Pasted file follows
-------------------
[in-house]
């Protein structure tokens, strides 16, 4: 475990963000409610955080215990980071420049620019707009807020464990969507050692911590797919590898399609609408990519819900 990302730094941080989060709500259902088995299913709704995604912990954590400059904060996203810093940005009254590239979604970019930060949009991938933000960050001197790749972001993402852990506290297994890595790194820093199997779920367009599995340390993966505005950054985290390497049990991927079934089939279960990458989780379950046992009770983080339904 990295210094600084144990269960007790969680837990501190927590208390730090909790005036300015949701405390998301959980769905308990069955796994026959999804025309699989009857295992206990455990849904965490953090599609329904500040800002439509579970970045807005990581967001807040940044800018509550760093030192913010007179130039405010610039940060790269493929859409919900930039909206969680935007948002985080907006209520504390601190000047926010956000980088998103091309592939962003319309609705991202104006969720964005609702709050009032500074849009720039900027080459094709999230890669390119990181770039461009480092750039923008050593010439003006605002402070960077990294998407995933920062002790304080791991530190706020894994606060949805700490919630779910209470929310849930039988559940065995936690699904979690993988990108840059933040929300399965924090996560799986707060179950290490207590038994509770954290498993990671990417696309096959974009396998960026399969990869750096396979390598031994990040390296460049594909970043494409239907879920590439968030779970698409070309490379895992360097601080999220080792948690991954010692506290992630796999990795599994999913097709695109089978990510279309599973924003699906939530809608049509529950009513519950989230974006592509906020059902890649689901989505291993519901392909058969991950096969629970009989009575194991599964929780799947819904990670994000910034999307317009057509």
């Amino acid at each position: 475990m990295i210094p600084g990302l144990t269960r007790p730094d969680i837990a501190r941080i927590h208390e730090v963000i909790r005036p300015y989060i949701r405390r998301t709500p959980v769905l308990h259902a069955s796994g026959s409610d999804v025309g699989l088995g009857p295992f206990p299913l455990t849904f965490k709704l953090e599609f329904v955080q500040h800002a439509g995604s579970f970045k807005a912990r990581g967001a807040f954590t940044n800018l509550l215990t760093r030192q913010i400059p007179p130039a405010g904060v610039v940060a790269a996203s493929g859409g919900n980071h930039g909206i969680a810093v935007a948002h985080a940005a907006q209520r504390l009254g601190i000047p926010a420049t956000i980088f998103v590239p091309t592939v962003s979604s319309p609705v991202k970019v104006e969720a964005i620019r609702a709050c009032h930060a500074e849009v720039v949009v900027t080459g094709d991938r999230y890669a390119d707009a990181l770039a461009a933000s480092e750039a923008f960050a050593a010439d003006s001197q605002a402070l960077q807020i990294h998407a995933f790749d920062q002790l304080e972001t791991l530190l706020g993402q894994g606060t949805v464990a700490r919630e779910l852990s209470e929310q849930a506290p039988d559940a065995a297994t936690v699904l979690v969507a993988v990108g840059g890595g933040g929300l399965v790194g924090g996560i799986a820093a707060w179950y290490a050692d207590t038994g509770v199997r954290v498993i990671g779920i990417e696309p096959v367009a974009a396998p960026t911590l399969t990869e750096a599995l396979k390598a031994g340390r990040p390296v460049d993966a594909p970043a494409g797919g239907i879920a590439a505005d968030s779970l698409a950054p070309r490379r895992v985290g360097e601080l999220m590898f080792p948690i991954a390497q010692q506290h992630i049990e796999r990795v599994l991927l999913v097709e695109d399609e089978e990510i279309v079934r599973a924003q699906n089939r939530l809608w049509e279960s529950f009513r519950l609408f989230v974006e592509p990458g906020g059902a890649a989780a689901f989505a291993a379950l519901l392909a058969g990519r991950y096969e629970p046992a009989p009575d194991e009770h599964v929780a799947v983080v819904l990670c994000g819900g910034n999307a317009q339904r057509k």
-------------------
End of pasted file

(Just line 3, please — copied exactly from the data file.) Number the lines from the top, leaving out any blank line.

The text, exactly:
């Amino acid at each position: 475990m990295i210094p600084g990302l144990t269960r007790p730094d969680i837990a501190r941080i927590h208390e730090v963000i909790r005036p300015y989060i949701r405390r998301t709500p959980v769905l308990h259902a069955s796994g026959s409610d999804v025309g699989l088995g009857p295992f206990p299913l455990t849904f965490k709704l953090e599609f329904v955080q500040h800002a439509g995604s579970f970045k807005a912990r990581g967001a807040f954590t940044n800018l509550l215990t760093r030192q913010i400059p007179p130039a405010g904060v610039v940060a790269a996203s493929g859409g919900n980071h930039g909206i969680a810093v935007a948002h985080a940005a907006q209520r504390l009254g601190i000047p926010a420049t956000i980088f998103v590239p091309t592939v962003s979604s319309p609705v991202k970019v104006e969720a964005i620019r609702a709050c009032h930060a500074e849009v720039v949009v900027t080459g094709d991938r999230y890669a390119d707009a990181l770039a461009a933000s480092e750039a923008f960050a050593a010439d003006s001197q605002a402070l960077q807020i990294h998407a995933f790749d920062q002790l304080e972001t791991l530190l706020g993402q894994g606060t949805v464990a700490r919630e779910l852990s209470e929310q849930a506290p039988d559940a065995a297994t936690v699904l979690v969507a993988v990108g840059g890595g933040g929300l399965v790194g924090g996560i799986a820093a707060w179950y290490a050692d207590t038994g509770v199997r954290v498993i990671g779920i990417e696309p096959v367009a974009a396998p960026t911590l399969t990869e750096a599995l396979k390598a031994g340390r990040p390296v460049d993966a594909p970043a494409g797919g239907i879920a590439a505005d968030s779970l698409a950054p070309r490379r895992v985290g360097e601080l999220m590898f080792p948690i991954a390497q010692q506290h992630i049990e796999r990795v599994l991927l999913v097709e695109d399609e089978e990510i279309v079934r599973a924003q699906n089939r939530l809608w049509e279960s529950f009513r519950l609408f989230v974006e592509p990458g906020g059902a890649a989780a689901f989505a291993a379950l519901l392909a058969g990519r991950y096969e629970p046992a009989p009575d194991e009770h599964v929780a799947v983080v819904l990670c994000g819900g910034n999307a317009q339904r057509k």